“The idea is not about government. It is about governance,” Khoo said. “And it’s an idea that also embraces the private sector. We knew that we could not do all the work by ourselves. That’s why we founded the 3P department.”

The PUB needed the expertise of the private sector to come up with technological solutions to address environmental problems, and it needed to work with the NGOs and the public on theimportance of conserving water resources, he explained.

“You need to work with the people sector so that the people can see that, this is a nice new environment that has been created. So I want to make sure that the environment is kept clean because at the end of the day that’s my drinking water,” he said.

Since then, the 3P approach has spread to other ministries and agencies within the Singapore government.


In the private sector, the need to engage with groups other than traditional shareholders such as institutional investors has also come to the fore, said Piyush Gupta, chief executive officer of DBS Group, Southeast Asia’s largest lender.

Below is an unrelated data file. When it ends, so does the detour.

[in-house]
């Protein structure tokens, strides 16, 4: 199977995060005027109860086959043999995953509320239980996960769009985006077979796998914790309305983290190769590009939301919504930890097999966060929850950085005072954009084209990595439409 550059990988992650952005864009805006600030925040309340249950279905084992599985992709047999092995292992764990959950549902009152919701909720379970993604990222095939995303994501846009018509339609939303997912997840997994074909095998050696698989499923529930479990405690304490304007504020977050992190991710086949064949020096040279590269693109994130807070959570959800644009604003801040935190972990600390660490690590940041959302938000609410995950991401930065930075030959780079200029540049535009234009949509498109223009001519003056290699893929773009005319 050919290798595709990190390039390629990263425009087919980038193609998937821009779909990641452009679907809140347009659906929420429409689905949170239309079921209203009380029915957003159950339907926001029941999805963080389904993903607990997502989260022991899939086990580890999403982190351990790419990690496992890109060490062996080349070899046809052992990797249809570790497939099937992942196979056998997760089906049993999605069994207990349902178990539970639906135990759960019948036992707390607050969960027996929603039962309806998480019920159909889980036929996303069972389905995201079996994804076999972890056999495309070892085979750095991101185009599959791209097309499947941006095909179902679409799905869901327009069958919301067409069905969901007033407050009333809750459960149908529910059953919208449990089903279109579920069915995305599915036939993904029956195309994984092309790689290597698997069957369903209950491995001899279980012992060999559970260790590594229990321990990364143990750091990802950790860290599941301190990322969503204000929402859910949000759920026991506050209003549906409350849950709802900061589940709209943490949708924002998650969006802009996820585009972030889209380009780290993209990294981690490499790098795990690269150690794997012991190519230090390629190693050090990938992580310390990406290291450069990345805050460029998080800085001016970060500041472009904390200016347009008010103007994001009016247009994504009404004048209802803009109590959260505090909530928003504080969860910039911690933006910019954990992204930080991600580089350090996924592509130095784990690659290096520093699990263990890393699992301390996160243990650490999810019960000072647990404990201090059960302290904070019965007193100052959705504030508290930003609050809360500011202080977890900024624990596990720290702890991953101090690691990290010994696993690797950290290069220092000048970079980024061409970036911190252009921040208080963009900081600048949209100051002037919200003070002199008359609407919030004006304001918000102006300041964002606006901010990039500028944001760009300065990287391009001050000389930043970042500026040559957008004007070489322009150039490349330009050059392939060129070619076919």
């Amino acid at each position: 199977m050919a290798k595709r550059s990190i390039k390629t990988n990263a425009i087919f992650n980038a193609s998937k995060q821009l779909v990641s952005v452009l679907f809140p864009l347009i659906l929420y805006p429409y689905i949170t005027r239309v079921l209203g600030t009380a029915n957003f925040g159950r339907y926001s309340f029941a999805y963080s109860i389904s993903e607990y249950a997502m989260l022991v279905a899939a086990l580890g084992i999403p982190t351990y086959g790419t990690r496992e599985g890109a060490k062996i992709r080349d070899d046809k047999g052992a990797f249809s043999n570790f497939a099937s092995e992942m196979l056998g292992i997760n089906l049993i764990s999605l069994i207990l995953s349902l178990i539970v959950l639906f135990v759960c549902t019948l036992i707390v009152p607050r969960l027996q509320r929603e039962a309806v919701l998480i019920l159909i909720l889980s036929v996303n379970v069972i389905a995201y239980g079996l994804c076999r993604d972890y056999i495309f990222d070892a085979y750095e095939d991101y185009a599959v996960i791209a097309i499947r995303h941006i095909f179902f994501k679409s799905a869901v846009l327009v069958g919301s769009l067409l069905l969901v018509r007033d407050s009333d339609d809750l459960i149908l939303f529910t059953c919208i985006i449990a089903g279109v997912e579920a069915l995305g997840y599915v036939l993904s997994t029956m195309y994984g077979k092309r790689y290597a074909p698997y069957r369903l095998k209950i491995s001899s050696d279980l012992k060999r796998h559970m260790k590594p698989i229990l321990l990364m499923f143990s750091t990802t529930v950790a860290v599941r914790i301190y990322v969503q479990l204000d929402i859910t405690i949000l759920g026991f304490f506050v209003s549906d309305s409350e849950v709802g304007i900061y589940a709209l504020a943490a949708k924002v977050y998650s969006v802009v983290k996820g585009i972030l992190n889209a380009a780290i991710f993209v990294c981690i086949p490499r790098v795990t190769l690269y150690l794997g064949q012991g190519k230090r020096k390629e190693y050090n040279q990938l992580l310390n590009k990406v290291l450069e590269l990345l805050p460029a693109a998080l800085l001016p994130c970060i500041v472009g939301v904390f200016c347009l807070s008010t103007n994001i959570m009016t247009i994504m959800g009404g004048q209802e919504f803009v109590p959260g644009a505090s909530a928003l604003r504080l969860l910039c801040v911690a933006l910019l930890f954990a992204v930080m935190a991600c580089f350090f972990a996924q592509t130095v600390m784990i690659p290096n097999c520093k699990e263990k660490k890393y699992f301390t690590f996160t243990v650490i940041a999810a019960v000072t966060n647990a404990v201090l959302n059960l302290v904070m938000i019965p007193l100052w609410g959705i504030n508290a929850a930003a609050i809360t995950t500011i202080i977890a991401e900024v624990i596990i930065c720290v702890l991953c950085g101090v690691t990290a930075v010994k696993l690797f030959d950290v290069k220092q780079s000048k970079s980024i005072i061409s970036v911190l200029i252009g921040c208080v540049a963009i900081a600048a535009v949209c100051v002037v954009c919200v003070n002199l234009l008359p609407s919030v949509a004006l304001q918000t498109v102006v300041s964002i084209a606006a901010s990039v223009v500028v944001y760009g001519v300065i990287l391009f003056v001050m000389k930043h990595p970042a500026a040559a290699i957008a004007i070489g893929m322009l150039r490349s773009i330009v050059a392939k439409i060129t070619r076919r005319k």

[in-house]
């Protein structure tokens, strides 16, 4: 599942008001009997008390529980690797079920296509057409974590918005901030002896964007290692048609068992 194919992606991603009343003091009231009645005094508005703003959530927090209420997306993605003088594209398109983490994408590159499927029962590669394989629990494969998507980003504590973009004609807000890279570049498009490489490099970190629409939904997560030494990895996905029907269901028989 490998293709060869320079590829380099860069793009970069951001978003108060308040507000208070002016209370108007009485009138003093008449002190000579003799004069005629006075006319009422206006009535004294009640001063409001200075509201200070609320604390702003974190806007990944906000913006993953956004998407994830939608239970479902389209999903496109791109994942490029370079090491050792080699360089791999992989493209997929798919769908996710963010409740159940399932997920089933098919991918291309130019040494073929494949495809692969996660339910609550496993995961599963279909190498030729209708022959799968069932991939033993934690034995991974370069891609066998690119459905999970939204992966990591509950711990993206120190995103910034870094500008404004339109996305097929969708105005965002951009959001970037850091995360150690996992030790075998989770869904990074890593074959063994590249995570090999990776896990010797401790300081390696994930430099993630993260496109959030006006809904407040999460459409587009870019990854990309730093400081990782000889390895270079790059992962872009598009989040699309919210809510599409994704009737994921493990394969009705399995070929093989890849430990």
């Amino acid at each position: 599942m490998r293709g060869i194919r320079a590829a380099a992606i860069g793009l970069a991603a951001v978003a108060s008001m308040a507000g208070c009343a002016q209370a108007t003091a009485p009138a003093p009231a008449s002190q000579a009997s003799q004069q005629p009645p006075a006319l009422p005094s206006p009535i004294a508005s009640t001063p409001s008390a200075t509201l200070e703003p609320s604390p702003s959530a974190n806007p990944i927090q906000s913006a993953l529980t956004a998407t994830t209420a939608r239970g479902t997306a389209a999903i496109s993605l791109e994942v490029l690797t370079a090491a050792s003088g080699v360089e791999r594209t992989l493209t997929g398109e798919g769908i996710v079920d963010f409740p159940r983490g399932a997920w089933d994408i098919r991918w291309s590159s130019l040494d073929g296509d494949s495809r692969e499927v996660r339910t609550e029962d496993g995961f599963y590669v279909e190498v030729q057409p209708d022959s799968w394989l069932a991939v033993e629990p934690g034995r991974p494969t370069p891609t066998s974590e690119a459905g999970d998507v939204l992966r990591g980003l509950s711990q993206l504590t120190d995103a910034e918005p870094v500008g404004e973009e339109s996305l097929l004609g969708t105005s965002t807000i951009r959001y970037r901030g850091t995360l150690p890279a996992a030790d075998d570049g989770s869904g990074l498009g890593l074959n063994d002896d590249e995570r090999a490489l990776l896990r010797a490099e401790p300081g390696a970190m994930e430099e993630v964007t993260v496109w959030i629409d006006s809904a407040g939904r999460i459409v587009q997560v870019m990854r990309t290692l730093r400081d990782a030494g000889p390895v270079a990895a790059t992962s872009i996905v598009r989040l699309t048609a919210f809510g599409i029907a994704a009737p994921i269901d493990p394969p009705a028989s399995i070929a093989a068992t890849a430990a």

One of the ways this is manifested is in the way companies do their annual reporting, where a new buzzword “integrated reporting” has been making the rounds.  

Integrated reporting involves multiple stakeholders and the company determining the outcomes achieved for customers, employees, civil society, government and regulators, and shareholders.

“It has become very multifaceted as opposed to being driven by a single response to shareholder value,” Gupta explained.

As an example of tri-sector collaboration at work, students from the first cohort of the post-graduate programme also presented their research project on food waste in Singapore at the event, which involved finding the causes, attitudes and behaviours behind the problem as well as possible solutions to address it. 

The 18-month programme aims to train leaders that can make sense of megatrends affecting business-government-society interactions, from environment to demography to technology, SMU said. 

Addressing a tricky problem like food waste – which is a result of apathy towards food, lack of awareness of the real cost of food production and unfriendly policies towards the food business, among others – will need all sectors of society to work together.

“You have to think a bit long term, you have to develop the habit of consultation and open dialogue and then hopefully, in that process of dialogue and consultation, you find some common ground where you can move things forward,” Ho said.